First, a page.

I can’t say that instructors are required to be available when one of their students is testing at the DRC. However, I can say that students do have the right to equal treatment and an equal experience. Students do not forfeit their right to equal opportunity by having a disability-related accommodation. Thus, the conundrum: how can we create an environment that accurately reflects the classroom experience when students are taking exams at a remote location? One method is to establish a process and communication system that allows for information to be shared in real-time.
Ideally, faculty provide contact information or a method that allows for communication to occur during the accommodated exam. We ask that faculty make a good faith effort to be available and/or provide contact information so that we can attempt to reach them if needed. As previously described, reconciling a situation where students in the classroom benefit from information shared during the exam, or a student with a disability is unable to ask a reasonable question that would be answered if he or she was in class, is problematic for instructors.
Instructors can give DRC rights to students so that when the student takes a quiz or exam, they will not be held to the same restrictions as others. To learn how, go to Poly Learn Support.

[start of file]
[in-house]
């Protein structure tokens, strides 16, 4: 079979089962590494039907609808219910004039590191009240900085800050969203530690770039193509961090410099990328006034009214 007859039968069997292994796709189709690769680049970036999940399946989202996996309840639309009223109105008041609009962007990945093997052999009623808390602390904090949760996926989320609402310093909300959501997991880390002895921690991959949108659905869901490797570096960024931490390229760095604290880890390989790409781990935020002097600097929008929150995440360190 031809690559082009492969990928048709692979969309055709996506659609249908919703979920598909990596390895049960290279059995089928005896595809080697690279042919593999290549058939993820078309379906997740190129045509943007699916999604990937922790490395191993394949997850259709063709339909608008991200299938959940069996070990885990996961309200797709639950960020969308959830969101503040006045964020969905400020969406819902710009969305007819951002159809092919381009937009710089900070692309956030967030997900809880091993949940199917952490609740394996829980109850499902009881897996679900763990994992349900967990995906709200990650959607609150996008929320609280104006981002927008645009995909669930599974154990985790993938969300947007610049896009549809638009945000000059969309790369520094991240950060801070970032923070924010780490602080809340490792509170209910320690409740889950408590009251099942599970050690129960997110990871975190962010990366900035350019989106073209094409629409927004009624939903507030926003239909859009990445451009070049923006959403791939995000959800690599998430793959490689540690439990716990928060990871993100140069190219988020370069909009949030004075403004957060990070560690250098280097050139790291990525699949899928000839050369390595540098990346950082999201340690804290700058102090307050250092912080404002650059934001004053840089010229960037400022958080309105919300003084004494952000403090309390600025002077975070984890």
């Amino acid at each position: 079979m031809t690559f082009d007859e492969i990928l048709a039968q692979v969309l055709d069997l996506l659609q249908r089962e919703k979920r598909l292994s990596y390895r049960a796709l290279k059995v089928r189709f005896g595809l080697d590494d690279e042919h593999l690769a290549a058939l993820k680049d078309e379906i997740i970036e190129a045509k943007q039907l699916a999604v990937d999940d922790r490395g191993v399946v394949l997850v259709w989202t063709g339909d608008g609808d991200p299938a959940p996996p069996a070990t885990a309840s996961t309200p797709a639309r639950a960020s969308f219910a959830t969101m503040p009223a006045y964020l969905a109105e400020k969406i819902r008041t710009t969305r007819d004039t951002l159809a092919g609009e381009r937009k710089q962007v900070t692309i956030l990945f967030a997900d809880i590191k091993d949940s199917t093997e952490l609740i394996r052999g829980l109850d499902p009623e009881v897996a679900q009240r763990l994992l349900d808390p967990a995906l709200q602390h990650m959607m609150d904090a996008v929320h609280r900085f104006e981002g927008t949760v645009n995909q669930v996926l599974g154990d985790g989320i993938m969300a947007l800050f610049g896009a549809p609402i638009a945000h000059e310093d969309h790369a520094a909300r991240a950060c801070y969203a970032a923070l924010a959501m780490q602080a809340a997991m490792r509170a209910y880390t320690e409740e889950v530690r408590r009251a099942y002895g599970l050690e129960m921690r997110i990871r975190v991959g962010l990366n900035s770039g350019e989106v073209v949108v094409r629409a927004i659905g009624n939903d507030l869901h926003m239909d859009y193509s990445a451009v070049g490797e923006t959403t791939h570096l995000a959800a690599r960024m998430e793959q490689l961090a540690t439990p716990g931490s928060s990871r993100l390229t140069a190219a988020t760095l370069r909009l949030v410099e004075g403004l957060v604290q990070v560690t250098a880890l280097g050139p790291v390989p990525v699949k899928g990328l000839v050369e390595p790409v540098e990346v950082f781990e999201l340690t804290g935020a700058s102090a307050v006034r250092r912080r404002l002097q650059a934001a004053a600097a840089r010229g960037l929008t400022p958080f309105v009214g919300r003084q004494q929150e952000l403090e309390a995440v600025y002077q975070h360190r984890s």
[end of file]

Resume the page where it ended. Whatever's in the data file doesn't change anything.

Occasionally an instructor will ask that a student taking an exam under DRC supervision stay until the scheduled ending of the exam time. For example, an instructor may want a student taking a final to stay until 7 pm when their final is scheduled from 2:30 to 7 pm. The DRC may hold a student until the scheduled end time, depending upon the reasons and circumstances. Faculty may want students to stay under DRC supervision until the class begins the exam so that the student does not have the opportunity to contact other students and share test information before they begin the exam.
However, once the class starts the exam, there may not be an appropriate reason to hold students at the DRC. If students taking the exam in the class with the professor are required to stay until the end of the scheduled testing period, then it would be appropriate to also hold students with disabilities testing at the DRC until the end of their scheduled examination time. If students taking the exam in the class with the professor are NOT required to stay until the end of the scheduled testing period, then it would be inappropriate to also hold students with disabilities testing at the DRC until the end of their scheduled examination time.